Q.  Will the impeachment inquiry (and possible impeachment) of President Trump put a lid on stock prices, or cause share prices to fall?

A.  The impact of impeachment on the markets is not clear.  From the beginning of Richard Nixon’s impeachment inquiry to his resignation (about a six-month time span), the S&P 500 dropped about 13%.  But from Bill Clinton’s impeachment through acquittal, the S&P 500 gained 28% (source:  Wall Street Journal).  Impeachment is serious, but it depends on when it comes to the market.  We think U.S.-China trade war developments, corporate earnings, and Fed policy will ultimately drive stocks, albeit with impeachment headlines volatility.


Q.  Should I be worried that the IPO market bubble seems to be bursting?  Will this spill over to the broader market?

A.  Sentiment can be measured in many ways.  Up until recently, there has been optimism that young, profitless companies were worthy of large valuations.  In fact, at one point in late 2018, over 80% of IPOs for the year were losing money.  And 2019 seemed to be on track for the largest percentage of profitless IPOs since the dot-com bubble.  But last week was a disastrous week for IPOs-maybe a one week fluke or maybe part of a sentiment shift.  For example, the highly anticipated IPO of WeWork was postponed, Peloton quickly traded 20% below its recent IPO price, and Endeavor pulled the plug on its debut.

Investors are becoming more risk-averse and sensitive to valuations which isn’t a bad thing.  It is more evidence of the recent shift away from momentum stocks into more reasonably priced value stocks.  Quality is becoming more important.  We believe focusing on quality is a smart strategy that may lead to better results in any market.  And no, the stumbling IPO market doesn’t mean the rest of the market is next to crumble.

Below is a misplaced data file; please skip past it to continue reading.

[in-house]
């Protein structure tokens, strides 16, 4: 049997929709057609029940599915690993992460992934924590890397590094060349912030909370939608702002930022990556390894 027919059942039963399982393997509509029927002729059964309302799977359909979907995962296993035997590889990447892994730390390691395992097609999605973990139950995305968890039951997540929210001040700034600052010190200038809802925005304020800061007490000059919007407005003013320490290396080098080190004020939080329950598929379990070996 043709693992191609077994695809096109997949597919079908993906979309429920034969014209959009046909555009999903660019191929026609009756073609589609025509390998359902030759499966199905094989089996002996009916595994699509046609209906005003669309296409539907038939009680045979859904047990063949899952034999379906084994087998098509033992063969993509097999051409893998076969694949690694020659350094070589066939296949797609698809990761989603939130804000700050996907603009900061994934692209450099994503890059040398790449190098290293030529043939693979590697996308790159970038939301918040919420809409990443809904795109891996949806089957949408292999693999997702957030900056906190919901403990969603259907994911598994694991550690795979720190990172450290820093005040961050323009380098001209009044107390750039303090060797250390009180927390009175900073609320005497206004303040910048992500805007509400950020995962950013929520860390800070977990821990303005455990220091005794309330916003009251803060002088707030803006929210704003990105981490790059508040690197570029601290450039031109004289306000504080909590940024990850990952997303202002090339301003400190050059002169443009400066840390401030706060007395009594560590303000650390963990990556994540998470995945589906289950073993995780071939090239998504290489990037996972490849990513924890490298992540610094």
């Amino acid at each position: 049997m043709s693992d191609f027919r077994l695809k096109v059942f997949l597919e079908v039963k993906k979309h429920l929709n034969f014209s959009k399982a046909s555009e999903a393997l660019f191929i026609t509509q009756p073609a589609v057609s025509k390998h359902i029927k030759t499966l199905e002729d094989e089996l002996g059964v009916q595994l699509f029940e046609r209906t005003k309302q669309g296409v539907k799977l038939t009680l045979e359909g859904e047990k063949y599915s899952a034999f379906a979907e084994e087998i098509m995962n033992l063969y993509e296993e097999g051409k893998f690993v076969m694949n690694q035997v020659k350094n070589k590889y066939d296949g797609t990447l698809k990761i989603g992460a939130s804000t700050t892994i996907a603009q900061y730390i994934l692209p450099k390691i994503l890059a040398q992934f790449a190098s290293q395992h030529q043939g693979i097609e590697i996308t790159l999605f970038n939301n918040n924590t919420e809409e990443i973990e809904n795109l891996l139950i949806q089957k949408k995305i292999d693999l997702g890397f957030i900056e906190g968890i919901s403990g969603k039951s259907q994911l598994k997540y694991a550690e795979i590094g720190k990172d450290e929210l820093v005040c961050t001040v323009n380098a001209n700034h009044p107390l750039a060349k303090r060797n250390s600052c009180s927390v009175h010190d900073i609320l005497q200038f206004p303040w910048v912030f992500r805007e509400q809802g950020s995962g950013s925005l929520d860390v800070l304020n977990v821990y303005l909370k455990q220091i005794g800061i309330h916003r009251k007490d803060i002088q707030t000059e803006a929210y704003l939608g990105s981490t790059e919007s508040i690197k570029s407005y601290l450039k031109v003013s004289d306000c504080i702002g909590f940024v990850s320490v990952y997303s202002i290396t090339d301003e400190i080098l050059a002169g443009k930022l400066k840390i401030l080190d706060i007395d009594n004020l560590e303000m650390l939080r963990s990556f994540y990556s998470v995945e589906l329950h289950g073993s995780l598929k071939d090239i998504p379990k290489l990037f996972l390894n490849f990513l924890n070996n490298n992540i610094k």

Q.  Manufacturing activity in the U.S. has gone cold.  Is this a sign that a recession can’t be far behind?

A.  No.  Manufacturing has become a smaller part of the overall economy over the last few decades and now only represents 12% of the economy, 9% of payrolls and 15% of capital spending.  The service economy remains strong.

A reading below 50 on the Institute of Supply Management’s (ISM) Purchasing Managers Index (PMI) signals contraction as most economists contend (now 49.1).  But according to the ISM, a PMI above 42.9 generally indicates an expansion of the overall economy.  It’s entirely possible for manufacturing to be in recession while GDP growth runs at 2% or more.


Q.  You have mentioned on occasion you only buy high quality, short and intermediate-term bonds.  Why not ‘long’ bonds which give you more price appreciation potential when rates drop?

A.  Long bond prices can be very volatile with the potential for big gains or losses.  For that level of risk/volatility, we would rather purchase stocks which have the potential for price appreciation well beyond that of a long bond.  We purchase bonds for income and stability of principal.  We purchase stocks for long-term growth.